Rebellion is Harder than it Looks

When you watch The Hunger Games, or Braveheart, or think about the American Revolutionaries, it’s easy to see yourself as one of them. Rebellion against a tyrannical power looks inspiring and enticing.

These portrayals are all about the people – of which you are one – against the big nasty government tyrant. You see the price paid by the rebels – physical threat, torture, death – and you see the inspiration they create and the crowd of people behind them. It looks doable.

The problem with these portrayals is they aren’t very realistic. They make it look too easy. A common scene is a crowd of frightened, oppressed people, all of whom hate the tyrants equally but stand still only for fear of physical retribution, until a brave soul defies them. Even if no one says it, the rebel knows they all stand with her in spirit.

In the real world tyranny looks different and rebels rarely get praised.

The thing most often preventing resistance to tyranny isn’t the guns of the tyrants, it’s the people’s love of tyranny. Rebels rarely inspire in real-time. Instead, their oppressed fellows hate them. They call them names. They accuse them of being selfish, ignorant, crazy, dangerous. They heap more shame and derision on the person who stands against the tyranny that oppresses them all than they do on the tyrants.

To defy tyranny does not make one popular among the oppressed, because the oppressed are part of the tyranny.

Our idea of sacrifice for a good cause doesn’t go deep enough. It’s not that you must have the courage to die for what you believe in. It’s that you must have the courage to have your reputation murdered. You have to be willing to not only face physical threats from the state, but to be seen as evil by the majority of people. You will not only suffer for a cause, you will be utterly misunderstood and vilified by the very people you represent. They will view your cause as stupid and your suffering as just.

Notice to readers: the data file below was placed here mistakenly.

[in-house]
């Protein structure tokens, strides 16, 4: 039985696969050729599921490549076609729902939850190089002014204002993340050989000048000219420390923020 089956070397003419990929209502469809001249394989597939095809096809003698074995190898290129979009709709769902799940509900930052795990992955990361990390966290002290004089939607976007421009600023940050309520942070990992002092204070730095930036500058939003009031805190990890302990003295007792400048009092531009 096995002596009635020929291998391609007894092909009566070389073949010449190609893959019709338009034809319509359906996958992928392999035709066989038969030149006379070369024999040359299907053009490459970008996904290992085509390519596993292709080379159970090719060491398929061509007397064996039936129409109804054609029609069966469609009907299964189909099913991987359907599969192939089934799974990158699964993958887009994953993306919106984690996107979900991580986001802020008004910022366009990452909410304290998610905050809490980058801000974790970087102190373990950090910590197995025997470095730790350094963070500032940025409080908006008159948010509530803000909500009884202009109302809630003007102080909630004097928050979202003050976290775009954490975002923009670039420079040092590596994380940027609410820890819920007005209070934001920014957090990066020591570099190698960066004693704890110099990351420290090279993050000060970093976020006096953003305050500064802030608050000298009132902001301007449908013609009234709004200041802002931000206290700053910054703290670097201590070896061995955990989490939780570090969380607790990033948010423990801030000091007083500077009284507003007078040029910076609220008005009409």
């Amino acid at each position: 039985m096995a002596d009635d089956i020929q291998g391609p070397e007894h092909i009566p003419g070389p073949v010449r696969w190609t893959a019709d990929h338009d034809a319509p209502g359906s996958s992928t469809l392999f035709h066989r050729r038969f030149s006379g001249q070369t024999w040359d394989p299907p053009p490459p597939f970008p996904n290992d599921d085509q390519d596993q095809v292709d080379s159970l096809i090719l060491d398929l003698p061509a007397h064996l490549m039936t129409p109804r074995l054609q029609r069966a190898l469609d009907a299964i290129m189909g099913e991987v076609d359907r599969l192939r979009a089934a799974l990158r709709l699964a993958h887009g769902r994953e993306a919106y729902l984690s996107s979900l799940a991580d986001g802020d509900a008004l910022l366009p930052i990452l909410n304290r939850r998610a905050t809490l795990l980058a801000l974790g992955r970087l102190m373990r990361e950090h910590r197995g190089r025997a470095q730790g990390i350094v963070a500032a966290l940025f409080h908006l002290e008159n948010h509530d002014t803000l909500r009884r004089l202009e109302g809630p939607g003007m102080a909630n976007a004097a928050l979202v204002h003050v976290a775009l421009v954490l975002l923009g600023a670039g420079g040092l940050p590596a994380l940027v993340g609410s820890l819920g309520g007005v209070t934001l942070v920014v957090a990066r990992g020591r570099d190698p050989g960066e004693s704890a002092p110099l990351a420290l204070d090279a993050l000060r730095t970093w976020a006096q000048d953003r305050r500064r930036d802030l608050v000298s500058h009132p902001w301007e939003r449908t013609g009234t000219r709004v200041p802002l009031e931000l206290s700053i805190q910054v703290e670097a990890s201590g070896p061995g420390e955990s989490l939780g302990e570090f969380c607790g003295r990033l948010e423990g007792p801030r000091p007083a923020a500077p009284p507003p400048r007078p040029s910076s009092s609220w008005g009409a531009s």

Why don’t people stand up to tyranny more often? There’s so many more oppressed than tyrants, and the oppressed have so much more power. Except that most of them view resistance to evil as evil.

If you stand for freedom don’t expect to be saluted and thanked by your fellow man. Don’t expect to start a movement. It rarely happens. You’re more likely to lose your reputation at the hands of the masses than your life at the hands of the tyrants.

As I’ve written elsewhere, death is not the ultimate sacrifice.

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Isaac Morehouse

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Isaac Morehouse is the founder and CEO of Praxis, an awesome startup apprenticeship program. He is dedicated to the relentless pursuit of freedom. He’s written some books, done some podcasting, and is always experimenting with self-directed living and learning. When he’s not with his wife and kids or building his company, he can be found smoking cigars, playing guitars, singing, reading, writing, getting angry watching sports teams from his home state of Michigan, or enjoying the beach.

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